81 My soul faints with longing for your salvation,
but I have put my hope in your word.
82 My eyes fail, looking for your promise;
I say, “When will you comfort me?”
83 Though I am like a wineskin in the smoke,
I do not forget your decrees.
84 How long must your servant wait?
When will you punish my persecutors?
85 The arrogant dig pits to trap me,
contrary to your law.
86 All your commands are trustworthy;
help me, for I am being persecuted without cause.
87 They almost wiped me from the earth,
but I have not forsaken your precepts.
88 In your unfailing love preserve my life,
that I may obey the statutes of your mouth.
“My soul faints with longing for your salvation, but I have put my hope in your word.” (v. 81) This pining may be a desire for several different things at once: 1) Face-to-face communion with God. This will take place after sin and death have been put away for good and the entire Church has been resurrected and brought into God’s presence. This event will automatically usher in the second desired end: 2) Complete deliverance from the flesh and all sinful desires. Jesus said famously in His Sermon on the Mount, “Blessed are those who hunger and thirst for righteousness, for they will be filled.” (Matt. 5:6) Every follower of Christ has to fight against the sinful nature, which, for reasons we don’t fully understand, continues to plague us for the rest of our lives. This may mean decades of carrying what Paul referred to as “this body of death” (Rom. 7:24). I once read that in ancient times, one of the punishments for murder was strapping the victim’s corpse to the body of the offender, who had to smell the putrescent carcass and suffer the burden of carrying it around everywhere he went. This is actually a good picture of what the Christian must go through after conversion, when the newfound longing for holiness is constantly beset by the intrusion of unwanted passions that still fester. 3) Removal from the world system. Living in this broken, violent world becomes a source of sorrow for the believer, who is forced to watch God’s commands ignored, His creation trashed and the created order corrupted and perverted. Add to this the pain of seeing loved ones grope along on benighted paths, often after having prayed for them fervently.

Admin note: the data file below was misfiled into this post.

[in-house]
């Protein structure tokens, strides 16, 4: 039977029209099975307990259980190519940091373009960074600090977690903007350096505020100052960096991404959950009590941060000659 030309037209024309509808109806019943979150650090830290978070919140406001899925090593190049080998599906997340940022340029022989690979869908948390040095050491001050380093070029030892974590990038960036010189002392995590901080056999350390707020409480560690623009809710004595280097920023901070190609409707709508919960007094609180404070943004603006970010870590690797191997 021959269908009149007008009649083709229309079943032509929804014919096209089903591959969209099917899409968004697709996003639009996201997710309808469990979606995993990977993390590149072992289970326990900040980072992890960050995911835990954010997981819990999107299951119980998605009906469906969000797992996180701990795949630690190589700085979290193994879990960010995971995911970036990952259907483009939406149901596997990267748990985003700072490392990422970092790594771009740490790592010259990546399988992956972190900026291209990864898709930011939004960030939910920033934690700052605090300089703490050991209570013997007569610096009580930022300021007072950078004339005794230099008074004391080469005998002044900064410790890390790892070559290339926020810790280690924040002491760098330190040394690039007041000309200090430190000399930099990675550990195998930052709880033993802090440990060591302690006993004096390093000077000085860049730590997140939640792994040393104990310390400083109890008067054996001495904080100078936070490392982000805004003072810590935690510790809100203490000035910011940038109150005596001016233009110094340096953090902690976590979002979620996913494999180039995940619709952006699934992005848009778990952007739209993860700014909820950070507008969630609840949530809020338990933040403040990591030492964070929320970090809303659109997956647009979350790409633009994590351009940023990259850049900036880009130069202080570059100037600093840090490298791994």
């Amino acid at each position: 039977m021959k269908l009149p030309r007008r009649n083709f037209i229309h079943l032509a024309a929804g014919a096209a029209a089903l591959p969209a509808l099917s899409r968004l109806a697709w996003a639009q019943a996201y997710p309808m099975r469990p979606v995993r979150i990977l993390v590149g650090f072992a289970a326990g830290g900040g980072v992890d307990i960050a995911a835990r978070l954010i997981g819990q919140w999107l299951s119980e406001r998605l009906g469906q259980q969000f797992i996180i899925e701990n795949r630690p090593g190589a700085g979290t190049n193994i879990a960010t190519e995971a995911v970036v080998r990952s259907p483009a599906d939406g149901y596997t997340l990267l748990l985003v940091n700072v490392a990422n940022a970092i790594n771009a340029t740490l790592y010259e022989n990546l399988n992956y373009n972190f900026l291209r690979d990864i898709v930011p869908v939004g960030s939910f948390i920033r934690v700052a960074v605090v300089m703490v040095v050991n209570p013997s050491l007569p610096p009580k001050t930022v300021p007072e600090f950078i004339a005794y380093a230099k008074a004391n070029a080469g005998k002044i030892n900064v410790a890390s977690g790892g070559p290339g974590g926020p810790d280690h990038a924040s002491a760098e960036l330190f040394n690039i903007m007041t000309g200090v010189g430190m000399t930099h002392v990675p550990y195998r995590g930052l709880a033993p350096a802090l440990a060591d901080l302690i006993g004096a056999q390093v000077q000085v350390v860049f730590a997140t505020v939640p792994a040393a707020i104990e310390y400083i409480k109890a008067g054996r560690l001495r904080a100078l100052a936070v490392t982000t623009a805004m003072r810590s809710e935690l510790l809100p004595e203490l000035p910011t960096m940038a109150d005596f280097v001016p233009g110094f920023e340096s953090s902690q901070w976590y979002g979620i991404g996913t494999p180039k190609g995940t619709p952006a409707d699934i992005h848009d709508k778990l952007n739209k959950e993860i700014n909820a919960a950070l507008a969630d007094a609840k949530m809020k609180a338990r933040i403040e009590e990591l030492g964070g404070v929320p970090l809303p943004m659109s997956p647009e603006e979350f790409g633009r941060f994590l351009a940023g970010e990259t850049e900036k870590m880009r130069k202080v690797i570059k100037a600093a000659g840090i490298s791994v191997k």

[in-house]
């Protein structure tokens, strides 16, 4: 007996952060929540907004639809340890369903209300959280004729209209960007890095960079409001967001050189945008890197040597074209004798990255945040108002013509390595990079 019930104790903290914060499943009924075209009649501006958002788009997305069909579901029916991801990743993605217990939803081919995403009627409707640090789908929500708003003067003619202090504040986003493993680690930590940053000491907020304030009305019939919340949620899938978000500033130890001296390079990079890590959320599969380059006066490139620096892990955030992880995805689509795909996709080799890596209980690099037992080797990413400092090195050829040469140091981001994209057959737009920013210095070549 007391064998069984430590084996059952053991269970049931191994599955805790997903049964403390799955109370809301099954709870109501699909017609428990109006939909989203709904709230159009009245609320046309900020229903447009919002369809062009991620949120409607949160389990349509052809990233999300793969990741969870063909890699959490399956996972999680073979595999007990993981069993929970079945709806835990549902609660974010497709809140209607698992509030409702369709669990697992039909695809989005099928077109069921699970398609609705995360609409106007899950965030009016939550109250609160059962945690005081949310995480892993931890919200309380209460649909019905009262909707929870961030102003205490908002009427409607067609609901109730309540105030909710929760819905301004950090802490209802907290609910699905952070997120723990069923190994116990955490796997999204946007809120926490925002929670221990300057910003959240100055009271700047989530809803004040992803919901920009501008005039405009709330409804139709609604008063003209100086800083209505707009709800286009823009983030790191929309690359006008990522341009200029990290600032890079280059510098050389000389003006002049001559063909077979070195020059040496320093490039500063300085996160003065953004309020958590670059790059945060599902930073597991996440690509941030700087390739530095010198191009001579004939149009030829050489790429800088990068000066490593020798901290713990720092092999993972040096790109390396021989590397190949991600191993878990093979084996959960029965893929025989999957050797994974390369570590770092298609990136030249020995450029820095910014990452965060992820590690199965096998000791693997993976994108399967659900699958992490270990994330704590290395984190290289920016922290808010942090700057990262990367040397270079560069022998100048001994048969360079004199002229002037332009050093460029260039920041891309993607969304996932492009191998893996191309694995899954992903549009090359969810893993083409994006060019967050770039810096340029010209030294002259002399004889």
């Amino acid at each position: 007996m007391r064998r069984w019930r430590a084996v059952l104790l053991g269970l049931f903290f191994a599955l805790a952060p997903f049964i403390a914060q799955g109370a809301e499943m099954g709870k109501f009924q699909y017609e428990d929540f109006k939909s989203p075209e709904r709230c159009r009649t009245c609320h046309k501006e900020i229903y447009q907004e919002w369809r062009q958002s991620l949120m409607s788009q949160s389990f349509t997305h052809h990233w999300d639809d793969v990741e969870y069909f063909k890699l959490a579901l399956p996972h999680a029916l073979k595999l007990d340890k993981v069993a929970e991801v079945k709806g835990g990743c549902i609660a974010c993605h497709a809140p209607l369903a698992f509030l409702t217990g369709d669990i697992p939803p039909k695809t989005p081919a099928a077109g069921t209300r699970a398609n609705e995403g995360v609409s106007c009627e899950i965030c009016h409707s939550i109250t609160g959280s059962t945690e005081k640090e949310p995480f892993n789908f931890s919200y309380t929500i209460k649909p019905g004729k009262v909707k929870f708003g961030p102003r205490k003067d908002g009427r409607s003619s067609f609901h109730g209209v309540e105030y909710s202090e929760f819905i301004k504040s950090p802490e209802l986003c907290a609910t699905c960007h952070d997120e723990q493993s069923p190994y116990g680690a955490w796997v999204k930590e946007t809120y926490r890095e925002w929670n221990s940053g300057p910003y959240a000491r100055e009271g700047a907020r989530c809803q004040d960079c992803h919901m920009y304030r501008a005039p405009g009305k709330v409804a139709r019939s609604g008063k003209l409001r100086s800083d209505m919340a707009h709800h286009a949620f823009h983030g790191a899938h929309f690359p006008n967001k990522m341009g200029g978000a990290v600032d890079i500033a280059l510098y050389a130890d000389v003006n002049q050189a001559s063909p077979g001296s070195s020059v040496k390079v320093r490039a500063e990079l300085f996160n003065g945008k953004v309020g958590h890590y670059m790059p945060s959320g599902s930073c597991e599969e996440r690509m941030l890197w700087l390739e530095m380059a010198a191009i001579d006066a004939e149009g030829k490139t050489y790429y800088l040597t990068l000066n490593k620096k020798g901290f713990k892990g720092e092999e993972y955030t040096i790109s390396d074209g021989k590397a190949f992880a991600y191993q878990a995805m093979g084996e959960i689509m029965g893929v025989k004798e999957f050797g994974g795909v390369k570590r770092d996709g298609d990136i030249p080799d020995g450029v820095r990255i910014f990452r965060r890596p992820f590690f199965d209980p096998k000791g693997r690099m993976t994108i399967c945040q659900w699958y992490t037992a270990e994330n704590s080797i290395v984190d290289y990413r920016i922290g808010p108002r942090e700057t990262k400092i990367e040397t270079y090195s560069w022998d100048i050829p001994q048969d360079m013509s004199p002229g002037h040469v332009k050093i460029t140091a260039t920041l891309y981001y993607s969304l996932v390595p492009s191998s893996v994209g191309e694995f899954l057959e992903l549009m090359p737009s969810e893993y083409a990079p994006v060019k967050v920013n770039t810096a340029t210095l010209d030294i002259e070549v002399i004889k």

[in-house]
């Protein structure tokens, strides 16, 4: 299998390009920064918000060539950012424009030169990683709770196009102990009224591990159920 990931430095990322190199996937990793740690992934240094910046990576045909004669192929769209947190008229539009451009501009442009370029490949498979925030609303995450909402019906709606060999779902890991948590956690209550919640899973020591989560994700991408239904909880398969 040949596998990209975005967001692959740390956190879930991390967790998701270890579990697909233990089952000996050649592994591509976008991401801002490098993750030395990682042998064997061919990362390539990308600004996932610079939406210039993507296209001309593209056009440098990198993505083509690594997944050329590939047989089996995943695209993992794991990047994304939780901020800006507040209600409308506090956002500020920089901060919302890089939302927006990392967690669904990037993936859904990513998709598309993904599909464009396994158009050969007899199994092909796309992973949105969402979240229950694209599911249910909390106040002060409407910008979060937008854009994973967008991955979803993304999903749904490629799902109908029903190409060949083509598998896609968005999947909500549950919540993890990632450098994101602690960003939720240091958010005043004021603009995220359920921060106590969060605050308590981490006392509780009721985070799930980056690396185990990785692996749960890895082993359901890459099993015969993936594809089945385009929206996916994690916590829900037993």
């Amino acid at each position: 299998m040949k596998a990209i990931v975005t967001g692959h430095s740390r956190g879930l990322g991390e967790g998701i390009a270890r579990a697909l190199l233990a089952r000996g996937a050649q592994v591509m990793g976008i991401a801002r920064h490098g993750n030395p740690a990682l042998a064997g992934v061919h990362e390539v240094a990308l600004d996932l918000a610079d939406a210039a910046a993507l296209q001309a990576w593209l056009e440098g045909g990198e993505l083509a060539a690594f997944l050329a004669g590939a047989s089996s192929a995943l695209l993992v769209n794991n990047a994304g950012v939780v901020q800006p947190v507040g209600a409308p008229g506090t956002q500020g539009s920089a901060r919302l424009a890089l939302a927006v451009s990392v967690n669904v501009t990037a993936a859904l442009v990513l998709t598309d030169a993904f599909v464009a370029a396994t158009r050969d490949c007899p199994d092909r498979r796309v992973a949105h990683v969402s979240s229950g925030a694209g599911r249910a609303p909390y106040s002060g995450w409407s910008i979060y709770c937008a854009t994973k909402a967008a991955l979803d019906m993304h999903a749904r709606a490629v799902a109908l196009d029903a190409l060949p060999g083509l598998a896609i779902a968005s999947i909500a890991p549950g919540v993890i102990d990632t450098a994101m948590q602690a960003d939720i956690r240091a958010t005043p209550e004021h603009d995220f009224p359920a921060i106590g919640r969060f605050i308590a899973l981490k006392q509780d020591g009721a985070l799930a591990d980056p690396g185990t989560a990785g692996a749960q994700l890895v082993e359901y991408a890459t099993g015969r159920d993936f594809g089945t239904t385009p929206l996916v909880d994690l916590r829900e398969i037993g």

Being a Christian isn’t a picnic. These things ought to move the believer to fight and pray with increasing vigor ― and to “Set your minds on things above, not on earthly things. For you died, and your life is now hidden with Christ in God.” (Col. 3:1-2)